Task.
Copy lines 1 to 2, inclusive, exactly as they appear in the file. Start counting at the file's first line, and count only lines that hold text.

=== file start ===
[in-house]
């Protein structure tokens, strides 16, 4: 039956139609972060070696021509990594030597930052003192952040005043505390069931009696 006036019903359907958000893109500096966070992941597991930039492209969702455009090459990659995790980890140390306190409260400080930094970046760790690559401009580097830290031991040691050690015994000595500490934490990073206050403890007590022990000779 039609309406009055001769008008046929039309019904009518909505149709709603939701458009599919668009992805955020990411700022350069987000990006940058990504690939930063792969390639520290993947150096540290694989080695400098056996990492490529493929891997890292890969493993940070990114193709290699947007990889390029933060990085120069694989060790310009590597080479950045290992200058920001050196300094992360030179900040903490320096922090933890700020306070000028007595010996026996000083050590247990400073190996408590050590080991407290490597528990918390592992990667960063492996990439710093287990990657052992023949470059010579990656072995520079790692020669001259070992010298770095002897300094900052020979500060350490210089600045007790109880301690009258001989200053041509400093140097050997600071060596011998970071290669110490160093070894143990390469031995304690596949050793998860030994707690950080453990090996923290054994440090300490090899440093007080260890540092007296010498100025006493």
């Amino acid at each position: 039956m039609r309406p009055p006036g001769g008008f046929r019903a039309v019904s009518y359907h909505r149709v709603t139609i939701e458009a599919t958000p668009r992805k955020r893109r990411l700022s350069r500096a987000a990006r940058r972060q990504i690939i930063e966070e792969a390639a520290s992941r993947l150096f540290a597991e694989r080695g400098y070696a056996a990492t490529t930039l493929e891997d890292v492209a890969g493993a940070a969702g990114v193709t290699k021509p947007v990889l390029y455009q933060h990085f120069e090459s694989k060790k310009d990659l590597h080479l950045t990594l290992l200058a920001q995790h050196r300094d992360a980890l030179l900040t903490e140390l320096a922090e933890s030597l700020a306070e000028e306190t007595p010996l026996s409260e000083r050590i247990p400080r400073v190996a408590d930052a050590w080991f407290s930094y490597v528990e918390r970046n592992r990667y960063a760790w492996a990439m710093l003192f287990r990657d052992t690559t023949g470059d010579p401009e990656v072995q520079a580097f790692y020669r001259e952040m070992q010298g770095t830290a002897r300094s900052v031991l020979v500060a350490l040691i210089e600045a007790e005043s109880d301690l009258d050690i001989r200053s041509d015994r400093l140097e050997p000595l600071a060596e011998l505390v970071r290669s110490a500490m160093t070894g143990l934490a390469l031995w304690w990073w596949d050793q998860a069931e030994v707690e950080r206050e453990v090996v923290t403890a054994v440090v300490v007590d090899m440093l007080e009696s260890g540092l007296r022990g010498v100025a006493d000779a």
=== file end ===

[in-house]
């Protein structure tokens, strides 16, 4: 039956139609972060070696021509990594030597930052003192952040005043505390069931009696 006036019903359907958000893109500096966070992941597991930039492209969702455009090459990659995790980890140390306190409260400080930094970046760790690559401009580097830290031991040691050690015994000595500490934490990073206050403890007590022990000779 039609309406009055001769008008046929039309019904009518909505149709709603939701458009599919668009992805955020990411700022350069987000990006940058990504690939930063792969390639520290993947150096540290694989080695400098056996990492490529493929891997890292890969493993940070990114193709290699947007990889390029933060990085120069694989060790310009590597080479950045290992200058920001050196300094992360030179900040903490320096922090933890700020306070000028007595010996026996000083050590247990400073190996408590050590080991407290490597528990918390592992990667960063492996990439710093287990990657052992023949470059010579990656072995520079790692020669001259070992010298770095002897300094900052020979500060350490210089600045007790109880301690009258001989200053041509400093140097050997600071060596011998970071290669110490160093070894143990390469031995304690596949050793998860030994707690950080453990090996923290054994440090300490090899440093007080260890540092007296010498100025006493």